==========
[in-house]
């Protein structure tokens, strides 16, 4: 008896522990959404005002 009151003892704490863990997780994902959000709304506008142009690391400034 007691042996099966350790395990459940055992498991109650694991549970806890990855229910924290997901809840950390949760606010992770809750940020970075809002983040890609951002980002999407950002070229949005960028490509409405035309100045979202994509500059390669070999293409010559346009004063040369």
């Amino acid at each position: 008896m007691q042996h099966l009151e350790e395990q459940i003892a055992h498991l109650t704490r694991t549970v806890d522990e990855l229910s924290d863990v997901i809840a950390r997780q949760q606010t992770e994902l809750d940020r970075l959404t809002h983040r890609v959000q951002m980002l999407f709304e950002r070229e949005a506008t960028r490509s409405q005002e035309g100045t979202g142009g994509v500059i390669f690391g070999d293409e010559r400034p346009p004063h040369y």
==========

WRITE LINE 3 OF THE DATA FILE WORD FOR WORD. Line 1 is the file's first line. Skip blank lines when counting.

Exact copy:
């Amino acid at each position: 008896m007691q042996h099966l009151e350790e395990q459940i003892a055992h498991l109650t704490r694991t549970v806890d522990e990855l229910s924290d863990v997901i809840a950390r997780q949760q606010t992770e994902l809750d940020r970075l959404t809002h983040r890609v959000q951002m980002l999407f709304e950002r070229e949005a506008t960028r490509s409405q005002e035309g100045t979202g142009g994509v500059i390669f690391g070999d293409e010559r400034p346009p004063h040369y």